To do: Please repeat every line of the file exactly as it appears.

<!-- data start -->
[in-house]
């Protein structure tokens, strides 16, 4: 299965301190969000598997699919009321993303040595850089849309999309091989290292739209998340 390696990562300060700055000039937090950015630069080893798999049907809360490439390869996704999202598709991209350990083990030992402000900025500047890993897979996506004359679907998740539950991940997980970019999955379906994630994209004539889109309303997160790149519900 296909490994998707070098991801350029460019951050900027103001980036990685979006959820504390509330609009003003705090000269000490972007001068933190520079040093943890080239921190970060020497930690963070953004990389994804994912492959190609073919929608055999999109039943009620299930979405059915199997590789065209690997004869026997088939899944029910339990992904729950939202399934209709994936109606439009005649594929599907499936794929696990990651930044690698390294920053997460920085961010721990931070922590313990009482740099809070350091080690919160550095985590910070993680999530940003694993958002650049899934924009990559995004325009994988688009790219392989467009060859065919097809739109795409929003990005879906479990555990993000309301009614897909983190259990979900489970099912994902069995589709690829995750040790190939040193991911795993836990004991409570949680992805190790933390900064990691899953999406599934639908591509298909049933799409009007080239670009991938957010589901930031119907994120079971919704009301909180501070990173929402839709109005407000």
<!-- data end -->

[in-house]
């Protein structure tokens, strides 16, 4: 299965301190969000598997699919009321993303040595850089849309999309091989290292739209998340 390696990562300060700055000039937090950015630069080893798999049907809360490439390869996704999202598709991209350990083990030992402000900025500047890993897979996506004359679907998740539950991940997980970019999955379906994630994209004539889109309303997160790149519900 296909490994998707070098991801350029460019951050900027103001980036990685979006959820504390509330609009003003705090000269000490972007001068933190520079040093943890080239921190970060020497930690963070953004990389994804994912492959190609073919929608055999999109039943009620299930979405059915199997590789065209690997004869026997088939899944029910339990992904729950939202399934209709994936109606439009005649594929599907499936794929696990990651930044690698390294920053997460920085961010721990931070922590313990009482740099809070350091080690919160550095985590910070993680999530940003694993958002650049899934924009990559995004325009994988688009790219392989467009060859065919097809739109795409929003990005879906479990555990993000309301009614897909983190259990979900489970099912994902069995589709690829995750040790190939040193991911795993836990004991409570949680992805190790933390900064990691899953999406599934639908591509298909049933799409009007080239670009991938957010589901930031119907994120079971919704009301909180501070990173929402839709109005407000």